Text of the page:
Back to Latin and tradition: a proposal for an official nomenclature of virus species

Back to Latin and tradition: a proposal for an official nomenclature of virus species Virology Division News 1465 Back to Latin and tradition: a proposal for an official nomenclature of virus species H. Agut Laboratoire de Virologie du CERVI, Groupe Hospitalier Pitié-Salpêtrière, Paris, France Background The taxonomy of viruses (i.e the classification of viruses into well defined clusters) has dramatically improved in the recent years, in particular due to the action of International Committee on Taxonomy of Viruses (ICTV). The current scheme of classification includes four hierarchical levels: species, genus, family (with the possibility of an intermediate taxon, the subfamily) and order. So far, the ICTV has approved 3 orders, 56 families, 9 subfamilies, 223 genera and 1550 virus species [10]. This taxonomy is developing but the taxa already approved by ICTV remain largely stable (only minor changes have occurred th th among these taxa between the 6 and 7 ICTV Reports) and are well accepted by most, if not all, virologists. In parallel, an official virus nomenclature has been established to provide distinctive scientific names to these well accepted taxa. Orders, families, subfamilies, and genera have been given official names ending by -virales, -viridae, -virinae and -virus, respectively. These names are written in italics and with a capital initial letter. The only http://www.deepdyve.com/assets/images/DeepDyve-Logo-lg.png Archives of Virology Springer Journals

Back to Latin and tradition: a proposal for an official nomenclature of virus species

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Publisher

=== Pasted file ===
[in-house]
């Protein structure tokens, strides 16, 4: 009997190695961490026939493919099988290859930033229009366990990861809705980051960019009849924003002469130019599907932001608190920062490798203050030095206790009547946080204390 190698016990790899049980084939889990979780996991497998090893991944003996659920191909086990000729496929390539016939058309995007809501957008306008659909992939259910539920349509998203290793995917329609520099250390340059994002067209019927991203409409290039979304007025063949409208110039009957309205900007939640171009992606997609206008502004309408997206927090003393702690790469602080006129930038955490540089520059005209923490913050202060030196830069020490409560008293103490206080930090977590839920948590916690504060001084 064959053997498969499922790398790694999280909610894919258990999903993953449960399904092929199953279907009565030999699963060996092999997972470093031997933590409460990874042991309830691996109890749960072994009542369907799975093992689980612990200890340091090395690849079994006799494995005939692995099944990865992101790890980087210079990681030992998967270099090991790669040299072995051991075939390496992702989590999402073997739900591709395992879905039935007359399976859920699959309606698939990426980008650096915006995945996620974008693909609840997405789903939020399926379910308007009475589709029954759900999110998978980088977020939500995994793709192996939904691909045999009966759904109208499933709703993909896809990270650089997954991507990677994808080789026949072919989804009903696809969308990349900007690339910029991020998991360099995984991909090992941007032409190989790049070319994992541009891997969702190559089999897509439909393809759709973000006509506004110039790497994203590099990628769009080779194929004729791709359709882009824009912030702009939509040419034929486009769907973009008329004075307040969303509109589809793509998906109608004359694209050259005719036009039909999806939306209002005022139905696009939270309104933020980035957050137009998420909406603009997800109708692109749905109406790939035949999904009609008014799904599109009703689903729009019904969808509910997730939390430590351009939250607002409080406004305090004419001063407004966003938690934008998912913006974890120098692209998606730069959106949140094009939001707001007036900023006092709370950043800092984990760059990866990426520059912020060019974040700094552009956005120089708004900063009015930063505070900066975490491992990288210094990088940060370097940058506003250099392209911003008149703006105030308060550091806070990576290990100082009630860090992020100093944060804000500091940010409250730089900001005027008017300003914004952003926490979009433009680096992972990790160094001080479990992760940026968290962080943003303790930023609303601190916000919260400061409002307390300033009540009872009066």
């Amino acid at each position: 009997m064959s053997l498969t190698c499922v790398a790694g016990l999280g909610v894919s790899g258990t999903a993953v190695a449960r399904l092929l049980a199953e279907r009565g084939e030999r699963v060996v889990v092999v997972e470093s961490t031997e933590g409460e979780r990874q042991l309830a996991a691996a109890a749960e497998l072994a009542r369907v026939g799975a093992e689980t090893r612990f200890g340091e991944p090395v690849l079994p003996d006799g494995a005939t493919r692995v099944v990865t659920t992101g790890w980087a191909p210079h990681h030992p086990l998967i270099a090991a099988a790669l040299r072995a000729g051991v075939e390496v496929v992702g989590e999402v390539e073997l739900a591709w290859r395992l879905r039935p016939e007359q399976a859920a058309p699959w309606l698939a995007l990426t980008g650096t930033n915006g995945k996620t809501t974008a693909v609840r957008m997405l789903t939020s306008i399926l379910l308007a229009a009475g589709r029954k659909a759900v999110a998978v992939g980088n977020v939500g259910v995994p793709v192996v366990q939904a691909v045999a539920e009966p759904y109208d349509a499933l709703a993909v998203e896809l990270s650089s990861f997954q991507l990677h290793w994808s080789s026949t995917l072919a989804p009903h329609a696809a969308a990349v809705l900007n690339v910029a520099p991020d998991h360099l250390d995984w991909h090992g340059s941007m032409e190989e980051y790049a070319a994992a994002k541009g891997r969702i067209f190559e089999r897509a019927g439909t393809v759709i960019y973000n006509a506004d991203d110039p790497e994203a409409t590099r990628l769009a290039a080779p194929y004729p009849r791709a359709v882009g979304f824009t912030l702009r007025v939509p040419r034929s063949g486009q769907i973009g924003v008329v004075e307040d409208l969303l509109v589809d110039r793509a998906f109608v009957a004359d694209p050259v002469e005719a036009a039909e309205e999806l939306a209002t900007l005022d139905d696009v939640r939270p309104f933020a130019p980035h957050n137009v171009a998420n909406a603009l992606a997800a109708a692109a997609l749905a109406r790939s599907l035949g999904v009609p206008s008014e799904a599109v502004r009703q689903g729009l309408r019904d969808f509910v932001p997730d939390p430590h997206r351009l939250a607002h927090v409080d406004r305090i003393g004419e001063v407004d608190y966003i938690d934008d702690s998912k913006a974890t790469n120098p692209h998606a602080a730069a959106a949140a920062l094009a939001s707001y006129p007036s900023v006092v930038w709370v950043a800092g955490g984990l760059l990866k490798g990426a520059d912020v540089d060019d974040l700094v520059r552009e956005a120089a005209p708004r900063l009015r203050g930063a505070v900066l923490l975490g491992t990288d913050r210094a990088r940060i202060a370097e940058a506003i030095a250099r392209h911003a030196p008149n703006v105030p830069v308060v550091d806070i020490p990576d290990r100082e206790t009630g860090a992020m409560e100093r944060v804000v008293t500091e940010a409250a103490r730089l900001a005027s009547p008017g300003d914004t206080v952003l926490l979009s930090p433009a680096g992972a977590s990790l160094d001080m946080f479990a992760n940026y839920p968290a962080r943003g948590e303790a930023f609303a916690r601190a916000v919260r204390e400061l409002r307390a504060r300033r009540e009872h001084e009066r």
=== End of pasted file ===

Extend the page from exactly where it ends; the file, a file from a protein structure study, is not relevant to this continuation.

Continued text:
Springer-Verlag
Copyright
Copyright © 2002 by Springer-Verlag/Wien
Subject
Biomedicine; Virology; Medical Microbiology; Infectious Diseases
ISSN
0304-8608
eISSN
1432-8798
D.O.I.
10.1007/s007050200043
Publisher site
See Article on Publisher Site

Abstract

Virology Division News 1465 Back to Latin and tradition: a proposal for an official nomenclature of virus species H. Agut Laboratoire de Virologie du CERVI, Groupe Hospitalier Pitié-Salpêtrière, Paris, France Background The taxonomy of viruses (i.e the classification of viruses into well defined clusters) has dramatically improved in the recent years, in particular due to the action of International Committee on Taxonomy of Viruses (ICTV). The current scheme of classification includes four hierarchical levels: species, genus, family (with the possibility of an intermediate taxon, the subfamily) and order. So far, the ICTV has approved 3 orders, 56 families, 9 subfamilies, 223 genera and 1550 virus species [10]. This taxonomy is developing but the taxa already approved by ICTV remain largely stable (only minor changes have occurred th th among these taxa between the 6 and 7 ICTV Reports) and are well accepted by most, if not all, virologists. In parallel, an official virus nomenclature has been established to provide distinctive scientific names to these well accepted taxa. Orders, families, subfamilies, and genera have been given official names ending by -virales, -viridae, -virinae and -virus, respectively. These names are written in italics and with a capital initial letter. The only

Journal

Archives of VirologySpringer Journals

Published: Jul 1, 2002

References

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